Rules and Examples of Perspective Proper, 1693


I’m working on more engraving collage at the moment so I’ve been delving into the scanned books at the Internet Archive once more in search of raw material. I still tend to use things scanned from paper volumes but the Internet Archive is useful for small details, and searches there also have the advantage of turning up things you might not otherwise see. This is one such book, an English guide to perspective for painters and architects adapted from the two-volume Perspectiva pictorum et architectorum by Andrea Pozzo (1642–1709). The title page declares the instruction to be “wholly free from the confusion of occult lines” which it certainly is, the plates would still serve as guides to the trickier aspects of perspective today. The engravings in this edition are by John Sturt.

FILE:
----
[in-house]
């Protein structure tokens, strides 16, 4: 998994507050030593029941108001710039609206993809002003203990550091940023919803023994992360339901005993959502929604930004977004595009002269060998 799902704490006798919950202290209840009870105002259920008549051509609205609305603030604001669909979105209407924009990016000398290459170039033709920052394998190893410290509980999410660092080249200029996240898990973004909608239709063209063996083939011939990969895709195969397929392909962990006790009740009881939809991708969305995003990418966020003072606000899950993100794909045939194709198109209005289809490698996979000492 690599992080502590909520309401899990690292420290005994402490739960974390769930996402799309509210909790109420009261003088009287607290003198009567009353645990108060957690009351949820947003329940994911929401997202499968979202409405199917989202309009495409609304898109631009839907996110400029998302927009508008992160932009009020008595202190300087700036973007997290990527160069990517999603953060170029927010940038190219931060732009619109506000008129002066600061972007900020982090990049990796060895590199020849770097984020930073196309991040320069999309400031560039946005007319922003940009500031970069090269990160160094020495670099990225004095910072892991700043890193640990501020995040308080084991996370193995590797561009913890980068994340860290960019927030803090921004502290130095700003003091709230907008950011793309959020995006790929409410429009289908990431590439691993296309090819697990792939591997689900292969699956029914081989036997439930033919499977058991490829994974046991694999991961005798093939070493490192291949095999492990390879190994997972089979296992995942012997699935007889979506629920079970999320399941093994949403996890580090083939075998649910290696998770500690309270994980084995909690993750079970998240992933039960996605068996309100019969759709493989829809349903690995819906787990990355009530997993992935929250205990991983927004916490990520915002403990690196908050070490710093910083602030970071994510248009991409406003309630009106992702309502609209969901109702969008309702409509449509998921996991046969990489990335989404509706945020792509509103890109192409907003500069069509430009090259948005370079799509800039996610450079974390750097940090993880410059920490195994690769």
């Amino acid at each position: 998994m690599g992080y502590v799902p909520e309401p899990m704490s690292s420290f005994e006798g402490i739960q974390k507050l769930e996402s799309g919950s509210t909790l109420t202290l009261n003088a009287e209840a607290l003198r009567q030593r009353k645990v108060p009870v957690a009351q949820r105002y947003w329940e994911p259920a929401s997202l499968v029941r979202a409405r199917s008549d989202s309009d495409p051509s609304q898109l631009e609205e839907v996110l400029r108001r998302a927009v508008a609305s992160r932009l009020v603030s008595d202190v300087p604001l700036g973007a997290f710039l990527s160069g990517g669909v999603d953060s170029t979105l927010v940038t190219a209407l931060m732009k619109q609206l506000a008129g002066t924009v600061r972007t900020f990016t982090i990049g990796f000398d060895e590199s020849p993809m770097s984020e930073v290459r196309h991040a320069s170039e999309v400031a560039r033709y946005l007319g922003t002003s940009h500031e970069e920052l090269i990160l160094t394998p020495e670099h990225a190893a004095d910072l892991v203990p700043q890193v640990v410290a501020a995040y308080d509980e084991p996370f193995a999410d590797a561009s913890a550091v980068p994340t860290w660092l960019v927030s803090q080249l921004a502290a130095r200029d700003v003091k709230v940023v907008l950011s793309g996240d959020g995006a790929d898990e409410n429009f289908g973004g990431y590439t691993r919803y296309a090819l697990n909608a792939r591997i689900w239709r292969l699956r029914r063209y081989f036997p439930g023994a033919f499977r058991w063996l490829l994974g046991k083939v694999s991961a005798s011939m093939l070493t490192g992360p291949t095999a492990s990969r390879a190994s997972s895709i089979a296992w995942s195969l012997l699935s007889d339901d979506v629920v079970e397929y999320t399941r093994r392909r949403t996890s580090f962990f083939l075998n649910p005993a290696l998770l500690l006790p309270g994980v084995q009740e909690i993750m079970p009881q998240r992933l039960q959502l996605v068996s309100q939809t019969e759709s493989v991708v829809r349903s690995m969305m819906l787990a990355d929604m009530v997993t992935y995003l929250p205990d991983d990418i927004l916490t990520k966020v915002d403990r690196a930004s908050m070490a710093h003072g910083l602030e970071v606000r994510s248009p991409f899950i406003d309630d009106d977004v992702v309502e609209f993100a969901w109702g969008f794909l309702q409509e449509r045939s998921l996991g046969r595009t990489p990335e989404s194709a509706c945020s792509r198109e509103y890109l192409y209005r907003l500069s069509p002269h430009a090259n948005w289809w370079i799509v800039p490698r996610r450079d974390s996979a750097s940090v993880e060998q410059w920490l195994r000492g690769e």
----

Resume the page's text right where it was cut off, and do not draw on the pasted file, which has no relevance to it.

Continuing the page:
Pozzo was a master of trompe l’oeil painting, and when you see ceilings such as this it’s no surprise that he might have a thing or two to say about perspective. The plates begin with simple shapes then graduate to the construction of the columns and capitals used in Classical architecture; at the end you have some intimidatingly complex pediments and porticoes. The University of Heidelberg has copies of Pozzo’s original books, including the second volume where things become even more elaborate.





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